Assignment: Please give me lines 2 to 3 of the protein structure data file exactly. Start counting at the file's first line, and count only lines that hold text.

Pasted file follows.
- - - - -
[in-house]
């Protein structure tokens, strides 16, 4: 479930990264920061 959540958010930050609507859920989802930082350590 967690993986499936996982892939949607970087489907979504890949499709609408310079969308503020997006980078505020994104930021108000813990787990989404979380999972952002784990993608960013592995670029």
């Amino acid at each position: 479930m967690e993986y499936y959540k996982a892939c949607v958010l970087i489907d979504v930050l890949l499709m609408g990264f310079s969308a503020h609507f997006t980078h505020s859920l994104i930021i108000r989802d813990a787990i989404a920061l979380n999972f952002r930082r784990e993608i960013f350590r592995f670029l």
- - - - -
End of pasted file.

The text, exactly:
């Protein structure tokens, strides 16, 4: 479930990264920061 959540958010930050609507859920989802930082350590 967690993986499936996982892939949607970087489907979504890949499709609408310079969308503020997006980078505020994104930021108000813990787990989404979380999972952002784990993608960013592995670029």
């Amino acid at each position: 479930m967690e993986y499936y959540k996982a892939c949607v958010l970087i489907d979504v930050l890949l499709m609408g990264f310079s969308a503020h609507f997006t980078h505020s859920l994104i930021i108000r989802d813990a787990i989404a920061l979380n999972f952002r930082r784990e993608i960013f350590r592995f670029l």